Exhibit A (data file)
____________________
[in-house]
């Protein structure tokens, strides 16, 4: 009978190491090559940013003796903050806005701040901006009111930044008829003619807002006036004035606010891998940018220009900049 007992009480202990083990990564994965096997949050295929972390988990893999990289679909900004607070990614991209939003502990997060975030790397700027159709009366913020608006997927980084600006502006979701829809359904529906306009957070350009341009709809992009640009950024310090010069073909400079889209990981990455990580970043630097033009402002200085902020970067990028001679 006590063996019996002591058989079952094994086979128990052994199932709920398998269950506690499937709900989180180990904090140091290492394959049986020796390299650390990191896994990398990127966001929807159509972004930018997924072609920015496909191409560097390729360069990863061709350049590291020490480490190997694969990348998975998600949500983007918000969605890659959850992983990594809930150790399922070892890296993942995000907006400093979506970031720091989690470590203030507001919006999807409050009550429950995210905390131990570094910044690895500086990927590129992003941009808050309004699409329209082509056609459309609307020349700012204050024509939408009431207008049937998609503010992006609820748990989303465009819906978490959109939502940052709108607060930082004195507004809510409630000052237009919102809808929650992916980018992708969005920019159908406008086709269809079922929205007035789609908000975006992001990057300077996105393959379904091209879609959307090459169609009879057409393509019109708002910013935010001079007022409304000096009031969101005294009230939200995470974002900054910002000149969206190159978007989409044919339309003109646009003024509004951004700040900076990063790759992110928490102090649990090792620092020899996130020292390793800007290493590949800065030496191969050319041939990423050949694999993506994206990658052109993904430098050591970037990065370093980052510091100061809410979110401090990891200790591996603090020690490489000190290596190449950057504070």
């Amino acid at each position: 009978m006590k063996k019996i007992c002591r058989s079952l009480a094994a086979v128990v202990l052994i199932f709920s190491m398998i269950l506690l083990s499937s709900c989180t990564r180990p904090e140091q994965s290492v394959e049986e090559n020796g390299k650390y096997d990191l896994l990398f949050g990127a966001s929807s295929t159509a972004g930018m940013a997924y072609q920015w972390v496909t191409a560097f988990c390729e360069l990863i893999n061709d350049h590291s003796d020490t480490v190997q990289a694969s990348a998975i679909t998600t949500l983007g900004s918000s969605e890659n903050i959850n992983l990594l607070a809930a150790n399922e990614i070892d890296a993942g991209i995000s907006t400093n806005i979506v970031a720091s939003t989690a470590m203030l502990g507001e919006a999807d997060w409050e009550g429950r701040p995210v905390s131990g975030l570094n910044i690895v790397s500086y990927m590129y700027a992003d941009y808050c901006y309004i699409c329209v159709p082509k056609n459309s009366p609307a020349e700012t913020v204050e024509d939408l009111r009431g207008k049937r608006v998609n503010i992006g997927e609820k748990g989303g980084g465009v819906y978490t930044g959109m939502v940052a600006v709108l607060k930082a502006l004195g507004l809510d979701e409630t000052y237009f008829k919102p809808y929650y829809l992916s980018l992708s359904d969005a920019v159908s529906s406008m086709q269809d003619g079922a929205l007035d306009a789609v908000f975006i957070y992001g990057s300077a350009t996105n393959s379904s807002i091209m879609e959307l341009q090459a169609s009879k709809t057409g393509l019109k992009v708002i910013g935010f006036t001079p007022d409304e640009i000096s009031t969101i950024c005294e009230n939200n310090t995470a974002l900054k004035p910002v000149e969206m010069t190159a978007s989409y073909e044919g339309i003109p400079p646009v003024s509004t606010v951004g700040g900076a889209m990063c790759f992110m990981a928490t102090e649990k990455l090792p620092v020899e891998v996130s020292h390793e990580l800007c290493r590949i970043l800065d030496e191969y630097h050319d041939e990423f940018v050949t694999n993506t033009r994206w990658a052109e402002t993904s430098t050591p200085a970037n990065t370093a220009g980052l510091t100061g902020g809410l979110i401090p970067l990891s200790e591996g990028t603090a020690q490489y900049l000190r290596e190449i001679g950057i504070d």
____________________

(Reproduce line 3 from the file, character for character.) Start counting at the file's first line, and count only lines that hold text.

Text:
């Amino acid at each position: 009978m006590k063996k019996i007992c002591r058989s079952l009480a094994a086979v128990v202990l052994i199932f709920s190491m398998i269950l506690l083990s499937s709900c989180t990564r180990p904090e140091q994965s290492v394959e049986e090559n020796g390299k650390y096997d990191l896994l990398f949050g990127a966001s929807s295929t159509a972004g930018m940013a997924y072609q920015w972390v496909t191409a560097f988990c390729e360069l990863i893999n061709d350049h590291s003796d020490t480490v190997q990289a694969s990348a998975i679909t998600t949500l983007g900004s918000s969605e890659n903050i959850n992983l990594l607070a809930a150790n399922e990614i070892d890296a993942g991209i995000s907006t400093n806005i979506v970031a720091s939003t989690a470590m203030l502990g507001e919006a999807d997060w409050e009550g429950r701040p995210v905390s131990g975030l570094n910044i690895v790397s500086y990927m590129y700027a992003d941009y808050c901006y309004i699409c329209v159709p082509k056609n459309s009366p609307a020349e700012t913020v204050e024509d939408l009111r009431g207008k049937r608006v998609n503010i992006g997927e609820k748990g989303g980084g465009v819906y978490t930044g959109m939502v940052a600006v709108l607060k930082a502006l004195g507004l809510d979701e409630t000052y237009f008829k919102p809808y929650y829809l992916s980018l992708s359904d969005a920019v159908s529906s406008m086709q269809d003619g079922a929205l007035d306009a789609v908000f975006i957070y992001g990057s300077a350009t996105n393959s379904s807002i091209m879609e959307l341009q090459a169609s009879k709809t057409g393509l019109k992009v708002i910013g935010f006036t001079p007022d409304e640009i000096s009031t969101i950024c005294e009230n939200n310090t995470a974002l900054k004035p910002v000149e969206m010069t190159a978007s989409y073909e044919g339309i003109p400079p646009v003024s509004t606010v951004g700040g900076a889209m990063c790759f992110m990981a928490t102090e649990k990455l090792p620092v020899e891998v996130s020292h390793e990580l800007c290493r590949i970043l800065d030496e191969y630097h050319d041939e990423f940018v050949t694999n993506t033009r994206w990658a052109e402002t993904s430098t050591p200085a970037n990065t370093a220009g980052l510091t100061g902020g809410l979110i401090p970067l990891s200790e591996g990028t603090a020690q490489y900049l000190r290596e190449i001679g950057i504070d």